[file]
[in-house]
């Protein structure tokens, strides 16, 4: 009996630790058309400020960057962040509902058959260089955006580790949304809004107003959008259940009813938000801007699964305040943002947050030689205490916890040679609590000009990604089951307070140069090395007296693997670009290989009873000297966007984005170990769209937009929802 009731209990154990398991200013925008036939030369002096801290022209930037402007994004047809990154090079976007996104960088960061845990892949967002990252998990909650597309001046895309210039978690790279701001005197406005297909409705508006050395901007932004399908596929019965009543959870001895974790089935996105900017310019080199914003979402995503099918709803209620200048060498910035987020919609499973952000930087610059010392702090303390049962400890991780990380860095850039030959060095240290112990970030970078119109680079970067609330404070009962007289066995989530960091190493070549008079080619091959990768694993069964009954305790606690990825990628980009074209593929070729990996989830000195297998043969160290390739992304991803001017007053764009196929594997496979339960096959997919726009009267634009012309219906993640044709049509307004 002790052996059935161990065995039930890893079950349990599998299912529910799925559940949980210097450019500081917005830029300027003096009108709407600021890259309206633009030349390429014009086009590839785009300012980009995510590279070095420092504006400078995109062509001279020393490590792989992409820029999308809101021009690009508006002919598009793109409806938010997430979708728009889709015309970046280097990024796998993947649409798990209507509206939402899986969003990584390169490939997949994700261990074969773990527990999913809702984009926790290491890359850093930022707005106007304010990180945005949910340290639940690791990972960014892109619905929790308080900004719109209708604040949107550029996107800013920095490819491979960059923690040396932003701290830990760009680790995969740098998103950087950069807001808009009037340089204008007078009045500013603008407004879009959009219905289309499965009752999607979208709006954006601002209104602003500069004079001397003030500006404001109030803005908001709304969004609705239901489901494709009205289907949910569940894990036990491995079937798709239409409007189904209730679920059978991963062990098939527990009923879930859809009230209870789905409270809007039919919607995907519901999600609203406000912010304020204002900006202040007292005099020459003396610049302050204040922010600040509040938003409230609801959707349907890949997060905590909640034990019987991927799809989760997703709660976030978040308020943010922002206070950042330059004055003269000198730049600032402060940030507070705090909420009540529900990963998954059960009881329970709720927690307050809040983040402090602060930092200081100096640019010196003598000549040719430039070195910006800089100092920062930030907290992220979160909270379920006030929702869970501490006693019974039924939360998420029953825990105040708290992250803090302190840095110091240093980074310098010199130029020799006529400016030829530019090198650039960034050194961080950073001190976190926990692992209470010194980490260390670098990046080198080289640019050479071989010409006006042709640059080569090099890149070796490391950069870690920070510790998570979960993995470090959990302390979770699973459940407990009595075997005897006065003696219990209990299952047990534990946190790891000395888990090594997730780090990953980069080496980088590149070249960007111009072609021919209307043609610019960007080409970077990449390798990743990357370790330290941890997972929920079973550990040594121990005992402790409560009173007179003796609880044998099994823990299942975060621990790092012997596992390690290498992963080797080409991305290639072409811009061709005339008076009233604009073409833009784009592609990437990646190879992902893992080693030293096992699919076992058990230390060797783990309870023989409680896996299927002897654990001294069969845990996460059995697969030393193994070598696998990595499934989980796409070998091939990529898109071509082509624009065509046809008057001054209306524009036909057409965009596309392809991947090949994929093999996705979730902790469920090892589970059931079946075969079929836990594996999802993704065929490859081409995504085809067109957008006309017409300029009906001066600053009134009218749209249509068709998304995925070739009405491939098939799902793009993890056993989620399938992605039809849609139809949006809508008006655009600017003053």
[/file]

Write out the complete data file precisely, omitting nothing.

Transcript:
[in-house]
């Protein structure tokens, strides 16, 4: 009996630790058309400020960057962040509902058959260089955006580790949304809004107003959008259940009813938000801007699964305040943002947050030689205490916890040679609590000009990604089951307070140069090395007296693997670009290989009873000297966007984005170990769209937009929802 009731209990154990398991200013925008036939030369002096801290022209930037402007994004047809990154090079976007996104960088960061845990892949967002990252998990909650597309001046895309210039978690790279701001005197406005297909409705508006050395901007932004399908596929019965009543959870001895974790089935996105900017310019080199914003979402995503099918709803209620200048060498910035987020919609499973952000930087610059010392702090303390049962400890991780990380860095850039030959060095240290112990970030970078119109680079970067609330404070009962007289066995989530960091190493070549008079080619091959990768694993069964009954305790606690990825990628980009074209593929070729990996989830000195297998043969160290390739992304991803001017007053764009196929594997496979339960096959997919726009009267634009012309219906993640044709049509307004 002790052996059935161990065995039930890893079950349990599998299912529910799925559940949980210097450019500081917005830029300027003096009108709407600021890259309206633009030349390429014009086009590839785009300012980009995510590279070095420092504006400078995109062509001279020393490590792989992409820029999308809101021009690009508006002919598009793109409806938010997430979708728009889709015309970046280097990024796998993947649409798990209507509206939402899986969003990584390169490939997949994700261990074969773990527990999913809702984009926790290491890359850093930022707005106007304010990180945005949910340290639940690791990972960014892109619905929790308080900004719109209708604040949107550029996107800013920095490819491979960059923690040396932003701290830990760009680790995969740098998103950087950069807001808009009037340089204008007078009045500013603008407004879009959009219905289309499965009752999607979208709006954006601002209104602003500069004079001397003030500006404001109030803005908001709304969004609705239901489901494709009205289907949910569940894990036990491995079937798709239409409007189904209730679920059978991963062990098939527990009923879930859809009230209870789905409270809007039919919607995907519901999600609203406000912010304020204002900006202040007292005099020459003396610049302050204040922010600040509040938003409230609801959707349907890949997060905590909640034990019987991927799809989760997703709660976030978040308020943010922002206070950042330059004055003269000198730049600032402060940030507070705090909420009540529900990963998954059960009881329970709720927690307050809040983040402090602060930092200081100096640019010196003598000549040719430039070195910006800089100092920062930030907290992220979160909270379920006030929702869970501490006693019974039924939360998420029953825990105040708290992250803090302190840095110091240093980074310098010199130029020799006529400016030829530019090198650039960034050194961080950073001190976190926990692992209470010194980490260390670098990046080198080289640019050479071989010409006006042709640059080569090099890149070796490391950069870690920070510790998570979960993995470090959990302390979770699973459940407990009595075997005897006065003696219990209990299952047990534990946190790891000395888990090594997730780090990953980069080496980088590149070249960007111009072609021919209307043609610019960007080409970077990449390798990743990357370790330290941890997972929920079973550990040594121990005992402790409560009173007179003796609880044998099994823990299942975060621990790092012997596992390690290498992963080797080409991305290639072409811009061709005339008076009233604009073409833009784009592609990437990646190879992902893992080693030293096992699919076992058990230390060797783990309870023989409680896996299927002897654990001294069969845990996460059995697969030393193994070598696998990595499934989980796409070998091939990529898109071509082509624009065509046809008057001054209306524009036909057409965009596309392809991947090949994929093999996705979730902790469920090892589970059931079946075969079929836990594996999802993704065929490859081409995504085809067109957008006309017409300029009906001066600053009134009218749209249509068709998304995925070739009405491939098939799902793009993890056993989620399938992605039809849609139809949006809508008006655009600017003053």